Signal and image analysis algorithms play an important role in a variety of applications in science and technology. Biomedical scientists, for example, routinely use imaging and other sensory devices to characterize normal versus diseased physiology. Signal and image analysis is also used for numerous daily life applications including face identification, robotics (e.g. object identification, automated navigation), and voice recognition. Most of the mathematical tools currently developed for signal and image analysis (e.g. Fourier & wavelet transforms) were designed to address problems in communications and related disciplines, and many are not necessarily well suited for modern problems related to signal detection and classification. The investigators study new signal analysis and synthesis algorithms (i.e. transforms) derived based on comparing images (signals) using on not only their intensities, but also their respective locations.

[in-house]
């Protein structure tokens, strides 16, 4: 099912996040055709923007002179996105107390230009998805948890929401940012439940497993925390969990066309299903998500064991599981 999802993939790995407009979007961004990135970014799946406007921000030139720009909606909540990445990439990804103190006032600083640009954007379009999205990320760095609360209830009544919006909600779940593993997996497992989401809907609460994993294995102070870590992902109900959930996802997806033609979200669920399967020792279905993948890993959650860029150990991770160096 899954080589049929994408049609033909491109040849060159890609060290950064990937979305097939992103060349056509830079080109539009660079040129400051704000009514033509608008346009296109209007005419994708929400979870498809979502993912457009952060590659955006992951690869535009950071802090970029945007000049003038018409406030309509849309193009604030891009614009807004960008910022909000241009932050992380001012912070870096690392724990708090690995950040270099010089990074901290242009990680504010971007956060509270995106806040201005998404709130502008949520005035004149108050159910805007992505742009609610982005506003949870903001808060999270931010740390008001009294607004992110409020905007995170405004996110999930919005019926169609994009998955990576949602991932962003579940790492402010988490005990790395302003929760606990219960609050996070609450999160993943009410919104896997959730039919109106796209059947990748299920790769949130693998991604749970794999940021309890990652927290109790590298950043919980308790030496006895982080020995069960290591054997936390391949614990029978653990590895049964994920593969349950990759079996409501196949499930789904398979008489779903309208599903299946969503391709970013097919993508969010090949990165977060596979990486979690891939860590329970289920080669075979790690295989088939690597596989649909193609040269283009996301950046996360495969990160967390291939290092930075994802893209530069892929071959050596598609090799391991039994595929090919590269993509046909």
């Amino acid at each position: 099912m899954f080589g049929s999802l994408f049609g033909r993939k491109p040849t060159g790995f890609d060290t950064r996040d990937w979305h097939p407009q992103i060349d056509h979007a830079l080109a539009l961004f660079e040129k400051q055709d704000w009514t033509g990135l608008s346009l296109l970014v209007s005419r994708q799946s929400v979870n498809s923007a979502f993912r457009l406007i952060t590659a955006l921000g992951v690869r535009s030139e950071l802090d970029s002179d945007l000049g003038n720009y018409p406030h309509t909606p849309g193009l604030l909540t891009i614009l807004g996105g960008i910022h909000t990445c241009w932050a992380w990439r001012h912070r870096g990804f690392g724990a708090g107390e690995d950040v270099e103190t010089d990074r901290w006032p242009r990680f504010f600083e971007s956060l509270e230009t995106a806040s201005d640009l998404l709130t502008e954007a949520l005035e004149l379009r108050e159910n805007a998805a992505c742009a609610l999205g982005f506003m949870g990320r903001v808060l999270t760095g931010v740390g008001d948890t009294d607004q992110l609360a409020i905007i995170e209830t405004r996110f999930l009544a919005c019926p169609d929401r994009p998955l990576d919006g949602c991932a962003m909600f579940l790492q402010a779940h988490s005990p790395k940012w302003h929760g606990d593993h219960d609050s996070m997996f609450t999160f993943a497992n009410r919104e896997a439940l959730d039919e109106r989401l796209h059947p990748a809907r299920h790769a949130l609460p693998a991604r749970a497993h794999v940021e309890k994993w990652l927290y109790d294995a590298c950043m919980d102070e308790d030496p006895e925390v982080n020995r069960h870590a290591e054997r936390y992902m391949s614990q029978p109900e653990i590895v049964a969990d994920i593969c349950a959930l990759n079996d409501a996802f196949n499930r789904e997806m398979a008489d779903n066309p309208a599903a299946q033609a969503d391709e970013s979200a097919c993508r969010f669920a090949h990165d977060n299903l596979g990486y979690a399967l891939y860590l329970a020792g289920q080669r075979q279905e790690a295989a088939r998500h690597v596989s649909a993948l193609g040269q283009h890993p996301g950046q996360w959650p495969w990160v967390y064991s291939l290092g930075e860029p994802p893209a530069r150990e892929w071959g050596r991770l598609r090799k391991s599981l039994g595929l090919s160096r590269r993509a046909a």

The goal of this project is to develop a framework for signal and image analysis that utilizes a `Lagrangian' point of view. The approach relies heavily on optimal transport and related mathematical techniques. The study includes the development of invertible nonlinear signal transforms, efficient algorithms for their computation, and testing their application in a number of signal modeling and discrimination tasks (cancer detection, characterization of diseased cell phenotypes, visualization of variations in signal databases, recognition from low resolution images, and others). The main emphasis of the study is the development of Lagrangian transforms that have concrete theoretical and practical advantages in signal discrimination tasks.

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Carnegie-Mellon University
United States
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